SJA Heat Exhaustion, Heat Stroke & Hypothermia

Report Copyright Infringement View in OSM UK View in OSM NZ

Description

Session on Heat Exhaustion, Heat Stroke & Hyperthermia, based on St John Ambulance information here: http://www.sja.org.uk/sja/first-aid-advice/hot-and-cold-conditions.aspx

Resources

http://www.sja.org.uk/sja/first-aid-advice/hot-and-cold-conditions.aspx

Instructions

HEAT EXHAUSTION
Heat exhaustion is caused by a loss of salt and water from the body, usually through excessive sweating.
It develops slowly and usually happens to people who aren’t used to hot, humid weather. People who are unwell are more likely to get it, especially if they are suffering from vomiting and diarrhoea.

What to look for - Heat exhaustion - These are the six key things to look for:
1. Headache
2. Dizziness and confusion
3. Loss of appetite and feeling sick
4. Sweating with pale clammy skin
5. Cramps in the arms, legs and stomach
6. Fast, weakening pulse and shallow breathing

What you need to do - Heat exhaustion
• Help take them to a cool place and get them to lie down with their legs raised.
• Then give them lots of water. You can also give them a sports drink like Lucozade or an oral rehydration solution to help replace the salt and fluid they have lost by sweating.
• Keep checking their breathing, pulse and level of response.
• Even if they recover quickly, suggest they see a doctor.
• If they seem to be getting worse, place them into the recovery position and call 999/112 for an ambulance.


HEAT STROKE
Heatstroke is caused by a failure of the thermostat in the brain which regulates the body temperature. If someone has a high fever or has been exposed to heat for a long time, then their body can become dangerously overheated.

What to look for - heatstroke - These are the six key things to look for:
1. Headache, dizziness and discomfort
2. Restlessness and confusion
3. Hot flushed and dry skin
4. A fast deterioration in the level of response
5. A full bounding pulse
6. Body temperature above 40°C (104°F)

What you need to do - heatstroke
• Quickly move them to a cool place and remove their outer clothing but ensure you maintain their dignity.
• Then call 999/112 for an ambulance.
• Wrap them in a cold wet sheet and keep pouring cold water over it until their temperature falls to at least 38°C (or 100.4°F). Measure this with a thermometer under their tongue or under their armpit.
• If you can’t find a sheet, fan them or sponge them down with cold water to keep them cool.
• Once their temperature seems to have gone back to normal, replace the wet sheet with a dry sheet.
• While waiting for help to arrive, keep checking their temperature, as well as their breathing, pulse and level of response.
• If they start getting hot again, repeat the cooling process to lower their temperature.
• If they lose responsiveness at any point, open their airway, check their breathing and prepare to treat someone who’s become unresponsive.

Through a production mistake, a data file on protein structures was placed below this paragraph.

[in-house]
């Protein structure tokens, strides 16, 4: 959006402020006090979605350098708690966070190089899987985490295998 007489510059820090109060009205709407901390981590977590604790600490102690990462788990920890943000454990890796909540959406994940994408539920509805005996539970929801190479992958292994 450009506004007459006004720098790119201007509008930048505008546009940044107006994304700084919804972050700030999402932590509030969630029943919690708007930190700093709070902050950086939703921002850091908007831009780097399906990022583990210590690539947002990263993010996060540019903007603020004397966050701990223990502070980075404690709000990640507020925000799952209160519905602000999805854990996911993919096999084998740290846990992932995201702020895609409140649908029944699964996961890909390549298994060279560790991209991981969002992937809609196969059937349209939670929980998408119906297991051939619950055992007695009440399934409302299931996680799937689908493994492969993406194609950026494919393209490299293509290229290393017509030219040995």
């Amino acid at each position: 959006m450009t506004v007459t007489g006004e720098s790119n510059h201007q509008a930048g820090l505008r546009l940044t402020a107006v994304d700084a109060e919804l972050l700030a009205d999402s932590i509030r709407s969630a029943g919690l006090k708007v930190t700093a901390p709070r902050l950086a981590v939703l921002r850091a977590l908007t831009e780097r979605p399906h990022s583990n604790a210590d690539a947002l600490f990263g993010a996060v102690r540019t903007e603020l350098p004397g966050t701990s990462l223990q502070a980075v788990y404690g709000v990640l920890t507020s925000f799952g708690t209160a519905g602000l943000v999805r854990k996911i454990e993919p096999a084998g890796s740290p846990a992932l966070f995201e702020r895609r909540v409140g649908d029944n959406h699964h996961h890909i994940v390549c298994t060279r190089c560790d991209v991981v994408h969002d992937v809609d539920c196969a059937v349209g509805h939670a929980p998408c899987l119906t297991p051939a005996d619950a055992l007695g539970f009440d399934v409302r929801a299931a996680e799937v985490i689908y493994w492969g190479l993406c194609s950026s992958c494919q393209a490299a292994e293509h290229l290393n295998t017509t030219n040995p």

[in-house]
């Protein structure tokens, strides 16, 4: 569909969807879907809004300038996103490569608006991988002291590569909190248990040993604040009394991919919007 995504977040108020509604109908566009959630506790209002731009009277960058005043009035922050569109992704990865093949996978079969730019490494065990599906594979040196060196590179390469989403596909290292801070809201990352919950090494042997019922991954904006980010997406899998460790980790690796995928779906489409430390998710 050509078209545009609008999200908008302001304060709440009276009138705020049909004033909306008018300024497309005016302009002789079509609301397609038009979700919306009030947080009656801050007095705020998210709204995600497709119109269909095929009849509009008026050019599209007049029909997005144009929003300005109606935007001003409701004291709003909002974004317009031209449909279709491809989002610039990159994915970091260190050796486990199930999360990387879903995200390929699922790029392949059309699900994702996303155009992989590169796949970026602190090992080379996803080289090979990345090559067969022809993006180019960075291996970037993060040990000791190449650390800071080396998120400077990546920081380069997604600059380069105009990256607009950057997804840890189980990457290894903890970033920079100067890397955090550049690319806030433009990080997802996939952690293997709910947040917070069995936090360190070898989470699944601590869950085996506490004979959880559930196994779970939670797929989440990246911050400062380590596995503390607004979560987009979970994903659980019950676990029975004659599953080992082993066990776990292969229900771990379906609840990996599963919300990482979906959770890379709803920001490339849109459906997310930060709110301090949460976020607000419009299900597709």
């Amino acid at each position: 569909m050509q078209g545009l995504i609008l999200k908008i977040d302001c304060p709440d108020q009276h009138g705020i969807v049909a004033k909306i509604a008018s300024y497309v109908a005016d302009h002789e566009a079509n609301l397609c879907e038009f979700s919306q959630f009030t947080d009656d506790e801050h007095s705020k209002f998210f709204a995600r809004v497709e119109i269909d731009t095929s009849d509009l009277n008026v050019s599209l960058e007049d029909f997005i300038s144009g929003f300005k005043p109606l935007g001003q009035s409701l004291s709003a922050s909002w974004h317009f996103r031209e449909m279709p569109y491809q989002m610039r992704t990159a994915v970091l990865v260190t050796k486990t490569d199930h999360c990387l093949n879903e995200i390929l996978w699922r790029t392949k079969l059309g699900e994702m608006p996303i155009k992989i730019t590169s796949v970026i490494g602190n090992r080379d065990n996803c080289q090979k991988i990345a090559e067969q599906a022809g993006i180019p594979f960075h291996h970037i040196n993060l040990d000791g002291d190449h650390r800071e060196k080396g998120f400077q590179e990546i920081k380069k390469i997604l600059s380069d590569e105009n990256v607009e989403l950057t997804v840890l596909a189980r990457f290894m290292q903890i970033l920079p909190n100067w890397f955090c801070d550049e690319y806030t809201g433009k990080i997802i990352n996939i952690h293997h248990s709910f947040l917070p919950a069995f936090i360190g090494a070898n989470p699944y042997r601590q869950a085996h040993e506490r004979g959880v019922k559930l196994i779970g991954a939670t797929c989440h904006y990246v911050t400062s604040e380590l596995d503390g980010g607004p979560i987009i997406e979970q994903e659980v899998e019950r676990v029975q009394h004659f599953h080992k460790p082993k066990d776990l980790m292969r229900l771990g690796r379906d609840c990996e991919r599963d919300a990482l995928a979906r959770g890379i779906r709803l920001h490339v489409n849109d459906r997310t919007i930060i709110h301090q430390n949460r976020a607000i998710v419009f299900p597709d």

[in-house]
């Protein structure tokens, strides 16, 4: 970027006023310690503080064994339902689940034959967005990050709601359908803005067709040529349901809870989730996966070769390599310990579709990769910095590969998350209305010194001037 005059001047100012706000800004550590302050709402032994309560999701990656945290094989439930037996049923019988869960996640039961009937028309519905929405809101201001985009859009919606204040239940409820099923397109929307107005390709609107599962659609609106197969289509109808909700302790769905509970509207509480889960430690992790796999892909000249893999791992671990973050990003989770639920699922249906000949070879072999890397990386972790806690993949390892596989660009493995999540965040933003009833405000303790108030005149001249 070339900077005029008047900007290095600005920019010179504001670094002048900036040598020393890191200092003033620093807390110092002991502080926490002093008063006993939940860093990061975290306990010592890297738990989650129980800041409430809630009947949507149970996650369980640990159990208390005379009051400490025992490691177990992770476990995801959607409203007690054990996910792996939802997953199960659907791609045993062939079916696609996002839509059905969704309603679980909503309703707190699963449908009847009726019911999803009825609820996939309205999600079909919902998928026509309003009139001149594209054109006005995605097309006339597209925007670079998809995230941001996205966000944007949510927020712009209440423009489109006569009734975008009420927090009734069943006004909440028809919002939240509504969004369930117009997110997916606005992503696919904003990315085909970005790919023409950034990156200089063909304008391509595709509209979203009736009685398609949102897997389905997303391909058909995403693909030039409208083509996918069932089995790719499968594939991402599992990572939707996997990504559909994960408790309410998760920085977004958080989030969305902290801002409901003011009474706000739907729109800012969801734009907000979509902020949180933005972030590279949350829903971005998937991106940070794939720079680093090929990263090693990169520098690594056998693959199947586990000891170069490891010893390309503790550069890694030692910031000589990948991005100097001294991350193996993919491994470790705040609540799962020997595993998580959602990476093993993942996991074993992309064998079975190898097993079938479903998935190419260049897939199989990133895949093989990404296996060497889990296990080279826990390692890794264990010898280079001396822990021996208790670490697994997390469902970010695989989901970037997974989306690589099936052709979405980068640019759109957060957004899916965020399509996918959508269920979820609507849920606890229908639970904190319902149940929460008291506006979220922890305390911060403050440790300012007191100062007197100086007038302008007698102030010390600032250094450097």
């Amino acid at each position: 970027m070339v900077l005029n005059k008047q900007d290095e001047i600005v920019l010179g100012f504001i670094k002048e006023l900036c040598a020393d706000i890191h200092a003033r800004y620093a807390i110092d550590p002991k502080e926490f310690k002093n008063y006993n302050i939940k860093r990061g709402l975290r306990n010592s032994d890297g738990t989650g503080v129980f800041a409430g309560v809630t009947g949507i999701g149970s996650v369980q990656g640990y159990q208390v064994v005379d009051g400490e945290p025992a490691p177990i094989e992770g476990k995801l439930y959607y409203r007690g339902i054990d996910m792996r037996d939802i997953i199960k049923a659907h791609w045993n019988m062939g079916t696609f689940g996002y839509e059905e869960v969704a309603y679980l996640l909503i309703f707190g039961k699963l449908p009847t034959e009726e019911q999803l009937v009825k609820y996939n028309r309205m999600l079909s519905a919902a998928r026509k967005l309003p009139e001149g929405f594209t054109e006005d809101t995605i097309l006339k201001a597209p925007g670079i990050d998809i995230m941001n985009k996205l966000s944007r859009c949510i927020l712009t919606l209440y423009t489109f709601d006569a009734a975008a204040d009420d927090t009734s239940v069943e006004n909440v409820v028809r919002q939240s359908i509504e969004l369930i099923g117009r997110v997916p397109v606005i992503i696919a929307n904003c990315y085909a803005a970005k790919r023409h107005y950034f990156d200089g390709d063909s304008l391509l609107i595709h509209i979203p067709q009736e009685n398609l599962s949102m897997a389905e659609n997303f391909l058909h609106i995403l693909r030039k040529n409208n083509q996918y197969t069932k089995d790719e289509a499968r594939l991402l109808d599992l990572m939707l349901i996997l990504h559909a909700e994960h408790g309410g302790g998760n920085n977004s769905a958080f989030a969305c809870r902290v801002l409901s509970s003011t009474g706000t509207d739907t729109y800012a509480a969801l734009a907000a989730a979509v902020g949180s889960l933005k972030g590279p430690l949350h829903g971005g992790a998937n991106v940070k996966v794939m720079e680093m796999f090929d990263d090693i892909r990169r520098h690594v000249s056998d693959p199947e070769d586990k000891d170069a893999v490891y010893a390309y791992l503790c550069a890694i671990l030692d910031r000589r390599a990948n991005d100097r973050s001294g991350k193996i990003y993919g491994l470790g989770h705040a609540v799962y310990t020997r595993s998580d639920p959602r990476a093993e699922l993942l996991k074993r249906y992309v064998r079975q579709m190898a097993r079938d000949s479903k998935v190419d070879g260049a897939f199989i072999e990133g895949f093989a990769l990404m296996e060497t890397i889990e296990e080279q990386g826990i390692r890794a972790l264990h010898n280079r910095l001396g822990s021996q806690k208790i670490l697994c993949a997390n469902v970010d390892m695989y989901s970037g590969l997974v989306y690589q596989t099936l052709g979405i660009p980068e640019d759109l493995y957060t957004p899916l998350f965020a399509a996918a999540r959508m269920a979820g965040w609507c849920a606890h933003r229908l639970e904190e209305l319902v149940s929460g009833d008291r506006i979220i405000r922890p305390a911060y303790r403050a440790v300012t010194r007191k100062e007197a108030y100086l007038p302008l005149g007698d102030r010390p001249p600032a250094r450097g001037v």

HYPOTHERMIA
Hypothermia happens when someone’s body temperature drops below 35°C (95°F). Normal body temperature is around 37°C (98. 6°F).
Hypothermia can become life-threatening quickly, so it’s important to treat someone with hypothermia straight away. Severe hypothermia, when the body temperature falls below 30°C (86°F), is often fatal.
Hypothermia is usually caused by being in a cold environment for a long time. This could be from staying outdoors in cold conditions, falling into cold water, or from living in a poorly heated house. Elderly people, babies, homeless people and anyone who is thin and frail or not able to move around easily are particularly vulnerable.

What to look for - Hypothermia - These are the four key things to look for:
1 .Shivering, cold, pale, and dry skin
2. Tiredness, confusion, and irrational behaviour
3. Slow and shallow breathing
4. Slow and weakening pulse

What you need to do - Hypothermia
If you notice any of these symptoms, you need to warm them up.
If they are outside, if possible get them indoors. Cover them with layers of blankets and warm the room to about 25°C (77°F). Give them something warm to drink, like soup, and high energy food, like chocolate.

• Once they have warmed up, tell them to see a doctor as soon as possible
• If they lose responsiveness at any point, open their airway, check their breathing and prepare to treat someone who’s become unresponsive.
• If they are outdoors and you can’t move them indoors:

1. Find something for them to lie on to protect them from the cold ground, like heather or pine branches.
2. If their clothes are wet, change them into dry clothes, if possible. Put them in a sleeping bag and cover them with blankets, if available. Make sure their head is covered too.
3. Then call 999/112 for an ambulance. If possible, don’t leave them by themselves but stay with them until help arrives.
4. While you wait for help to arrive, keep checking their breathing, pulse and level of response.

Tags

  • first aid
  • heat exhaustion
  • Hyperthermia
  • Hypothermia

Badge Links

This activity doesn't complete any badge requirements